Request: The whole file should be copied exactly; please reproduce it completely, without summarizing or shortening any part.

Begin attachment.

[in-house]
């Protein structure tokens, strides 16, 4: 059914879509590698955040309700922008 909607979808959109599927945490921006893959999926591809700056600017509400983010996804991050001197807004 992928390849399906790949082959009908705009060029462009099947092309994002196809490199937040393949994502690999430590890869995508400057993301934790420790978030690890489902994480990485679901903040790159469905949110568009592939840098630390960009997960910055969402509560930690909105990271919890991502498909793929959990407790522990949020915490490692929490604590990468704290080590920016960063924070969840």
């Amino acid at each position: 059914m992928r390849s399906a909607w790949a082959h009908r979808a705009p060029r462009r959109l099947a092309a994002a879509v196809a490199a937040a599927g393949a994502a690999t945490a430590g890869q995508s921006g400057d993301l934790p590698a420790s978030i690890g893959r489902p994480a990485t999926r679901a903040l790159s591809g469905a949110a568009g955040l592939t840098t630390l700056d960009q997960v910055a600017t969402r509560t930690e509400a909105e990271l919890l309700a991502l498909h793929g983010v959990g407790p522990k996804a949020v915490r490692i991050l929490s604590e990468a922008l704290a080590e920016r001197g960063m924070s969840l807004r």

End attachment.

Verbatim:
[in-house]
């Protein structure tokens, strides 16, 4: 059914879509590698955040309700922008 909607979808959109599927945490921006893959999926591809700056600017509400983010996804991050001197807004 992928390849399906790949082959009908705009060029462009099947092309994002196809490199937040393949994502690999430590890869995508400057993301934790420790978030690890489902994480990485679901903040790159469905949110568009592939840098630390960009997960910055969402509560930690909105990271919890991502498909793929959990407790522990949020915490490692929490604590990468704290080590920016960063924070969840």
């Amino acid at each position: 059914m992928r390849s399906a909607w790949a082959h009908r979808a705009p060029r462009r959109l099947a092309a994002a879509v196809a490199a937040a599927g393949a994502a690999t945490a430590g890869q995508s921006g400057d993301l934790p590698a420790s978030i690890g893959r489902p994480a990485t999926r679901a903040l790159s591809g469905a949110a568009g955040l592939t840098t630390l700056d960009q997960v910055a600017t969402r509560t930690e509400a909105e990271l919890l309700a991502l498909h793929g983010v959990g407790p522990k996804a949020v915490r490692i991050l929490s604590e990468a922008l704290a080590e920016r001197g960063m924070s969840l807004r």